Teacher shortage, continuing education, parent participation, technology and students unqualified to satisfy workforce needs.
These are just some of the challenges our public schools face. In September, I toured Southwest Colorado and found some superintendents creatively solving some of their district’s many challenges.
We continue to hear about the need for higher teacher salaries and housing in order to hire and retain the best educators. Although we already have very dedicated teachers, many say that you can’t raise a family on a teacher’s salary.
Some taxpayers say that the amount of time off for teachers is an unfair comparison with year-round occupations.
One West Slope district superintendent was creative in solving his need for 15 teachers. He hosted a booth at a popular job fair and 115 teachers attended. He then hired the 15 he needed. Openings are now posted on his district website.
Another innovative solution for retaining teachers involved two elementary teachers planning on taking maternity leave.
When the superintendent joined with a local preschool program and implemented the Teddy Bear Infant and Toddler Program at the school, both teachers enrolled their children and continued to teach.
Only 10 percent of parents were participating in secondary school parent-teacher conferences in one district. The superintendent set up a program called Student Led Conferences. Students take the lead in the conference and direct their coursework, interests, accomplishments and challenges, and share them at the conference.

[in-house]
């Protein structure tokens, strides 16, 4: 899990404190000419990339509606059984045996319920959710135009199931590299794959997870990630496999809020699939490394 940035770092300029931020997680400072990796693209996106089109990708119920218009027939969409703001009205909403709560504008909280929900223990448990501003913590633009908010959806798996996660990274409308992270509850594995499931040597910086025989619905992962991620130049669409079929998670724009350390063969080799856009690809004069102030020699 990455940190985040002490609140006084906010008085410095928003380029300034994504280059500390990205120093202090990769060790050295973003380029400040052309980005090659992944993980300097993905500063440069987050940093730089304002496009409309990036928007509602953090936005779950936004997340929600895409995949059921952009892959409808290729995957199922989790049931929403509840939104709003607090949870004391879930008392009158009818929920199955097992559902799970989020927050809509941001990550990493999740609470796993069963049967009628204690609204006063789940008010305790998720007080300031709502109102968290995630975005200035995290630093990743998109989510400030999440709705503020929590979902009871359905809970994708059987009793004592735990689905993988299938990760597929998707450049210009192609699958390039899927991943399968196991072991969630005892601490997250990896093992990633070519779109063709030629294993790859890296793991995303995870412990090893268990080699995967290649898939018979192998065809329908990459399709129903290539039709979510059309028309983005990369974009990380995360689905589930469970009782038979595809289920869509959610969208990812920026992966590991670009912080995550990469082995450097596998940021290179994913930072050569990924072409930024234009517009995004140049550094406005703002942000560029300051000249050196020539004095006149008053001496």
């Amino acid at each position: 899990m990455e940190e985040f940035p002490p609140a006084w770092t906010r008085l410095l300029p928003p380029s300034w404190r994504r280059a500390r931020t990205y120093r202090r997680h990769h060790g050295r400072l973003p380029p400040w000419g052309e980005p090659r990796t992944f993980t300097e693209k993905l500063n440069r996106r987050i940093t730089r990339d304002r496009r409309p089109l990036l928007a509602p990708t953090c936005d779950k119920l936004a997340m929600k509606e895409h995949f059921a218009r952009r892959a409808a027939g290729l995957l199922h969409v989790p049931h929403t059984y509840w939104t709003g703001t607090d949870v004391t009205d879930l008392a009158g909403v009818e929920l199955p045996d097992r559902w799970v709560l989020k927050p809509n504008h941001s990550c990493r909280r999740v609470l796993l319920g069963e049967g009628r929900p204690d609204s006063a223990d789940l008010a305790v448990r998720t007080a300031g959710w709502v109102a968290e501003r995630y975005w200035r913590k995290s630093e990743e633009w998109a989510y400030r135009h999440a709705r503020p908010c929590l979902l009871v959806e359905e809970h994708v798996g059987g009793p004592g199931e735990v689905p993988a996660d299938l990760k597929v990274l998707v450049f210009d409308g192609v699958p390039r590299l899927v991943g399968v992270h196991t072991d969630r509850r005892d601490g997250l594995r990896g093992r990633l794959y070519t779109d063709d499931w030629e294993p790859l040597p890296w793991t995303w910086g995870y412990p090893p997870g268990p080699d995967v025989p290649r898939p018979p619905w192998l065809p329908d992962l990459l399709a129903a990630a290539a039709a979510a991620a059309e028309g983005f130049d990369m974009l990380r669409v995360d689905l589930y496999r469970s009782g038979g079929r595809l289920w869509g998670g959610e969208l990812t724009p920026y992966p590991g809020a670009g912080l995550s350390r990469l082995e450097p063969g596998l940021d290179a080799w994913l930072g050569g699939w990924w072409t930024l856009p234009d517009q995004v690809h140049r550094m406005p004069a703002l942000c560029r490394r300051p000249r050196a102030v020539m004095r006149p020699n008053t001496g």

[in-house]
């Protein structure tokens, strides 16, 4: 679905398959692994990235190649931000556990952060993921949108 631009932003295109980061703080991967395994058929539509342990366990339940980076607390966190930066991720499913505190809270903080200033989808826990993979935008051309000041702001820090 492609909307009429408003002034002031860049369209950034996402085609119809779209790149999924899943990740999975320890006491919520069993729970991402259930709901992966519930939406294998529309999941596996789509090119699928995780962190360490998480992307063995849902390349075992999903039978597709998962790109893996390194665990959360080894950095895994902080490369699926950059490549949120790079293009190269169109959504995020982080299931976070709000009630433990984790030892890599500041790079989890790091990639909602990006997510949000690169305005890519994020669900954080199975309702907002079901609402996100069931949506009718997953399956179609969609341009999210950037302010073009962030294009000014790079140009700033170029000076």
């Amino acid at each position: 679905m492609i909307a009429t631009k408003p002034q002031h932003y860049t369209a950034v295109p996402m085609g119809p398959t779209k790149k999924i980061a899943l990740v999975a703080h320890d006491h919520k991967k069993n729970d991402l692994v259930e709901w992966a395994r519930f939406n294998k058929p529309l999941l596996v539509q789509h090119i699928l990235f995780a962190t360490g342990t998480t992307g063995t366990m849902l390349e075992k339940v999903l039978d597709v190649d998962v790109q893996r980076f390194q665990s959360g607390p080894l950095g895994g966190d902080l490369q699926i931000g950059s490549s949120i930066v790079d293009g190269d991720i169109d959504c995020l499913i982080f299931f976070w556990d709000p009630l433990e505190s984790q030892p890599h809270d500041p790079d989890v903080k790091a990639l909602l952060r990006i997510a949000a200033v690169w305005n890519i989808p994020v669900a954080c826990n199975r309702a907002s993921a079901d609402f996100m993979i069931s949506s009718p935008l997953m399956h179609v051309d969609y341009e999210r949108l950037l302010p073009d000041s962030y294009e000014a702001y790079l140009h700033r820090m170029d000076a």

The same school has four diploma pathways: Science, Technology, Engineering and Math (STEM), Academic, Honors and Technical/Vocational. Students choosing the Honors pathway must, among other requirements, earn a combined score of 1150 or above on the 11th grade Scholastic Achievement Test.
The average score in the state in 2017 was 1014.
Two other districts have focused their attention on career education. One program in Cortez has the back half of an ambulance built into the classroom to give students a real “hands on” approach to emergency training situations.
In Montrose, the entire school district emphasizes STEM learning. Students are given opportunities to work with aerospace firms on the eastern side of the mountains.
At the end of my trip, I was proud to join Superintendent Mike Epright of the West End School District that serves Nucla, Naturita, Bedrock and Paradox, at their community picnic celebrating the transition off the “turnaround clock” for one of their schools.
The school exited from Turnaround, the lowest performance rating, to Performance, the highest rating. More than 200 teachers, students and parents celebrate their achievement with the community.
These are a few of the remarkable programs being offered at schools in the Southwest region. For some, difficult challenges have become incredible opportunities.
Joyce Rankin serves on the Colorado State Board of Education representing the 3rd Congressional District. Reach her at firstname.lastname@example.org.